Module-1_Lesson-2 - 1 Fundamentals of machine design...

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Version 2 ME, IIT Kharagpur Module 1 Fundamentals of machine design
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Version 2 ME, IIT Kharagpur Lesson 2 Engineering Materials
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Version 2 ME, IIT Kharagpur Instructional Objectives At the end of this lesson, students should know Properties and applications of common engineering materials. Types and uses of ferrous metals such as cast iron, wrought iron and steel. Types and uses of some common non-ferrous metals. Types and uses of some non-metals. Important mechanical properties of materials. 1.2.1 Introduction Choice of materials for a machine element depends very much on its properties, cost, availability and such other factors. It is therefore important to have some idea of the common engineering materials and their properties before learning the details of design procedure. This topic is in the domain of material science or metallurgy but some relevant discussions are necessary at this stage. Common engineering materials are normally classified as metals and non- metals. Metals may conveniently be divided into ferrous and non-ferrous metals. Important ferrous metals for the present purpose are: (i) cast iron (ii) wrought iron (iii) steel. Some of the important non-ferrous metals used in engineering design are: (a) Light metal group such as aluminium and its alloys, magnesium and manganese alloys. (b) Copper based alloys such as brass (Cu-Zn), bronze (Cu-Sn). (c) White metal group such as nickel, silver, white bearing metals eg. SnSb7Cu3, Sn60Sb11Pb, zinc etc. Cast iron, wrought iron and steel will now be discussed under separate headings.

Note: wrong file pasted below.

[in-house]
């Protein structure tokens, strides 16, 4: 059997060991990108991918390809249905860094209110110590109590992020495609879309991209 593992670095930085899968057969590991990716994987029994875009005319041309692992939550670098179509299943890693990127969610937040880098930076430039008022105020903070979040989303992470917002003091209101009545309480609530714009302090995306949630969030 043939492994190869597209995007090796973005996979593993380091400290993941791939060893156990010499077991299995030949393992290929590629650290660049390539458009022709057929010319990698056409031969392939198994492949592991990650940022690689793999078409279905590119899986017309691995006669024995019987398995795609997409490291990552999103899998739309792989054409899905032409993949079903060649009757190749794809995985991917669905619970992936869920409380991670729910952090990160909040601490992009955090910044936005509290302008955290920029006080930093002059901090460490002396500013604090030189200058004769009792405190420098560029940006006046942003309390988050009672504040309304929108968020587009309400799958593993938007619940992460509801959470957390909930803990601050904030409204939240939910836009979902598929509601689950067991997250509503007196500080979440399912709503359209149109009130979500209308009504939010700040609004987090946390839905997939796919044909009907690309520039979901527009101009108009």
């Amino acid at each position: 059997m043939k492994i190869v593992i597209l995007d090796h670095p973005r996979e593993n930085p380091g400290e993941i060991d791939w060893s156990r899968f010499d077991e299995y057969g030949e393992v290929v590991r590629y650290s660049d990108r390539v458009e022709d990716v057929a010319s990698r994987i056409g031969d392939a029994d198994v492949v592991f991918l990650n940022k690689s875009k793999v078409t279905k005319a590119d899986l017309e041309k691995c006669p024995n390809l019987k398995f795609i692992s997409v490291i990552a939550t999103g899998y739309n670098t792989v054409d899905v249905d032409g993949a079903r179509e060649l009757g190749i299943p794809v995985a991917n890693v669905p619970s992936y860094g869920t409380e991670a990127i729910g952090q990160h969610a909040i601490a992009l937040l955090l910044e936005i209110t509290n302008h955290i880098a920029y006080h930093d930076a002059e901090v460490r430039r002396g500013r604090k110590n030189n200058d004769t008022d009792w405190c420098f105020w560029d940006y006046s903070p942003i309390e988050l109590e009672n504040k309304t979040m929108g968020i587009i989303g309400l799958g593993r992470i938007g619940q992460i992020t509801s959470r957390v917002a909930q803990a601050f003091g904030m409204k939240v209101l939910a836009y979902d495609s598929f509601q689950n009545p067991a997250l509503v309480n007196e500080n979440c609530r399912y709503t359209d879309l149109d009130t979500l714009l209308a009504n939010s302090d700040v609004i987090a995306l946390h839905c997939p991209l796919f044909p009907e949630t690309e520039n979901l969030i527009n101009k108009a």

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Version 2 ME, IIT Kharagpur 1.2.2 Ferrous materials Cast iron - It is an alloy of iron, carbon and silicon and it is hard and brittle. Carbon content may be within 1.7% to 3% and carbon may be present as free carbon or iron carbide Fe 3 C. In general the types of cast iron are (a) grey cast iron and (b) white cast iron (c) malleable cast iron (d) spheroidal or nodular cast iron (e) austenitic cast iron (f) abrasion resistant cast iron. (a) Grey cast iron - Carbon here is mainly in the form of graphite. This type of cast iron is inexpensive and has high compressive strength. Graphite is an excellent solid lubricant and this makes it easily machinable but brittle. Some examples of this type of cast iron are FG20, FG35 or FG35Si15. The numbers indicate ultimate tensile strength in MPa and 15 indicates 0.15% silicon. (b) White cast iron - In these cast irons carbon is present in the form of iron carbide (Fe 3 C) which is hard and brittle. The presence of iron carbide increases hardness and makes it difficult to machine. Consequently these cast irons are abrasion resistant. (c) Malleable cast iron - These are white cast irons rendered malleable by annealing. These are tougher than grey cast iron and they can be twisted or bent without fracture. They have excellent machining properties and are inexpensive. Malleable cast iron are used for making parts where forging is expensive such as hubs for wagon wheels, brake supports. Depending on the
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This note was uploaded on 11/10/2010 for the course AEROSPACE AE 1202 taught by Professor Dr.adib during the Spring '10 term at Sharif University of Technology.

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Module-1_Lesson-2 - 1 Fundamentals of machine design...

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